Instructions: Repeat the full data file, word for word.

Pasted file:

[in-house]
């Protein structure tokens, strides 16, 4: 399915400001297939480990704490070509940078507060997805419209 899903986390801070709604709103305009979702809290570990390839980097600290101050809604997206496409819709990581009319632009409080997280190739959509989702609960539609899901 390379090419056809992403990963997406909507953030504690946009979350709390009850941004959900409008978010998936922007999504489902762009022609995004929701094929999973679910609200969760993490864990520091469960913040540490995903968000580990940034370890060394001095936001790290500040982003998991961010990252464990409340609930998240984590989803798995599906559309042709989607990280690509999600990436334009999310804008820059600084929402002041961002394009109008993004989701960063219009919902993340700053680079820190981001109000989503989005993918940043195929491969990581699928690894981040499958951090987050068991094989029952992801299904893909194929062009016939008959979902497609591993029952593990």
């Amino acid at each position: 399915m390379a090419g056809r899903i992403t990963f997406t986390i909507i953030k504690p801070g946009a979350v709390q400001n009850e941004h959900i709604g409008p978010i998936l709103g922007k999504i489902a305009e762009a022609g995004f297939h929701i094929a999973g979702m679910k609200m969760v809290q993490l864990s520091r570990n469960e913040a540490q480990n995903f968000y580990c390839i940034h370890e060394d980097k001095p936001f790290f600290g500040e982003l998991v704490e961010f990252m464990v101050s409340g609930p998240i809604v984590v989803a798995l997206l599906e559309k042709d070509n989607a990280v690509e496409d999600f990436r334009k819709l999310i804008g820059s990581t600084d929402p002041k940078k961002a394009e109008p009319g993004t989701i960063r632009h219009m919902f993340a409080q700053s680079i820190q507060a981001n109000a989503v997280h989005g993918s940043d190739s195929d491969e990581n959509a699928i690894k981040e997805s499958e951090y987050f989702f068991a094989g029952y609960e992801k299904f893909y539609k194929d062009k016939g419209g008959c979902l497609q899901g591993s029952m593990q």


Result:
[in-house]
């Protein structure tokens, strides 16, 4: 399915400001297939480990704490070509940078507060997805419209 899903986390801070709604709103305009979702809290570990390839980097600290101050809604997206496409819709990581009319632009409080997280190739959509989702609960539609899901 390379090419056809992403990963997406909507953030504690946009979350709390009850941004959900409008978010998936922007999504489902762009022609995004929701094929999973679910609200969760993490864990520091469960913040540490995903968000580990940034370890060394001095936001790290500040982003998991961010990252464990409340609930998240984590989803798995599906559309042709989607990280690509999600990436334009999310804008820059600084929402002041961002394009109008993004989701960063219009919902993340700053680079820190981001109000989503989005993918940043195929491969990581699928690894981040499958951090987050068991094989029952992801299904893909194929062009016939008959979902497609591993029952593990």
């Amino acid at each position: 399915m390379a090419g056809r899903i992403t990963f997406t986390i909507i953030k504690p801070g946009a979350v709390q400001n009850e941004h959900i709604g409008p978010i998936l709103g922007k999504i489902a305009e762009a022609g995004f297939h929701i094929a999973g979702m679910k609200m969760v809290q993490l864990s520091r570990n469960e913040a540490q480990n995903f968000y580990c390839i940034h370890e060394d980097k001095p936001f790290f600290g500040e982003l998991v704490e961010f990252m464990v101050s409340g609930p998240i809604v984590v989803a798995l997206l599906e559309k042709d070509n989607a990280v690509e496409d999600f990436r334009k819709l999310i804008g820059s990581t600084d929402p002041k940078k961002a394009e109008p009319g993004t989701i960063r632009h219009m919902f993340a409080q700053s680079i820190q507060a981001n109000a989503v997280h989005g993918s940043d190739s195929d491969e990581n959509a699928i690894k981040e997805s499958e951090y987050f989702f068991a094989g029952y609960e992801k299904f893909y539609k194929d062009k016939g419209g008959c979902l497609q899901g591993s029952m593990q």